Article ID: 73591 - View products that this article applies to.
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The standard column width in Microsoft Excel is 8.43 characters; however, the actual width you see on the screen varies, depending on the width of the font defined for the Normal style of your workbook. Changing the default font also changes the column width. This occurs because of the way that Excel stores the column width information for individual fonts. This article discusses how column widths are determined.
Excel begins with a default width of 8 characters and translates this into a number of pixels, depending on the Normal style font. It then rounds this number up to the nearest multiple of 8 pixels so that scrolling across columns and rows is faster. The pixel width is stored internally in Excel for positioning data on the screen. The number that you see in the Column Width dialog box is the pixel width retranslated into character units (based on the Normal font) for display.
A column width of 8.43 means that 8.43 of the default font's characters will fit into a cell. The default font for the worksheet is the font that is assigned to the Normal style. Excel defaults to the following fonts depending on the version of Excel:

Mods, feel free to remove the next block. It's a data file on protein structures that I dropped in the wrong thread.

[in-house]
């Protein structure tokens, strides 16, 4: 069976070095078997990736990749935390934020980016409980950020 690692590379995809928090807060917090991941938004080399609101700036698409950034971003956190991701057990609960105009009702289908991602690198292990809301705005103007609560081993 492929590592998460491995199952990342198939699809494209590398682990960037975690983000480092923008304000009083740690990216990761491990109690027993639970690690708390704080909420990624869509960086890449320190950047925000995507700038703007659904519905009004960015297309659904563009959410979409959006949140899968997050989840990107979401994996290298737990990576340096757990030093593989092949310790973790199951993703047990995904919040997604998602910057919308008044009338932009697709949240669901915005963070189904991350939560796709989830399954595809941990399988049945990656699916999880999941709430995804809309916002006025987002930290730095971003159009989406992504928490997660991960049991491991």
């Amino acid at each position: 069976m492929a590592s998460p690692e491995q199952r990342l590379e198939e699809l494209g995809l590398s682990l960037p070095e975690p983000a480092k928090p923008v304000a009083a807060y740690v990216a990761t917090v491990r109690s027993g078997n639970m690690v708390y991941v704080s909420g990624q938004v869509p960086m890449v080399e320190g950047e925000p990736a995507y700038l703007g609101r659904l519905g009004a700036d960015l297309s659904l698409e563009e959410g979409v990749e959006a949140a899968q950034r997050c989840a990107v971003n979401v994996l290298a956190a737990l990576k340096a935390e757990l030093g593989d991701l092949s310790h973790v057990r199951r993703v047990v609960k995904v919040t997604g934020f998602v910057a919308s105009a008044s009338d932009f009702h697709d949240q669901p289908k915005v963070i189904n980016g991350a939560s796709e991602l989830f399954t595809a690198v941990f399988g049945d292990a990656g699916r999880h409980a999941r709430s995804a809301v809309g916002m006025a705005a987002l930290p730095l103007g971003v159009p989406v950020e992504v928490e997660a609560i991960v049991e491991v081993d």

Excel version 5.0 and later: Arial 10 Excel 4.0: MS San Serif 10 Excel 3.0: Helv 10
To determine the default font on your worksheet, click Style on the Format menu. To change this font, click Modify (version 5.0 and later) or Define (version 4.0 and earlier). You can change the font in the dialog box that appears.
If the default font is a non-proportional (fixed width) font, such as Courier, then 8.43 characters of any type (numbers or letters) will fit into a cell with a column width of 8.43 because all Courier characters are the same width. If the font is a proportional font, such as MS San Serif or a True Type font such as Arial, then 8.43 integers (numbers such as 0, 1, 2, and so on) will fit into a cell with column width of 8.43. This is because numbers are fixed-spaced with most proportional fonts. However, because letters are not fixed-spaced with proportional fonts, more "i" characters will fit and fewer "w" characters will fit.
When you change the width of a column to a fractional number, the column width may be set to a different number depending on the font used in the Normal style. For example, with a Normal style font of Arial, if you attempt to change the width of a column to 8.5, the column will be set to 8.57 or 65 pixels. This behavior is because of the translation of font characters to pixel units. Fractional pixel units cannot be displayed; therefore, the column width rounds to the nearest number that results in a whole pixel unit.
Example of Column Width BehaviorUse the appropriate method for your version of Excel.
Excel Version 5.0 and Later:
Article ID: 73591 - Last Review: November 16, 2006 - Revision: 1.4
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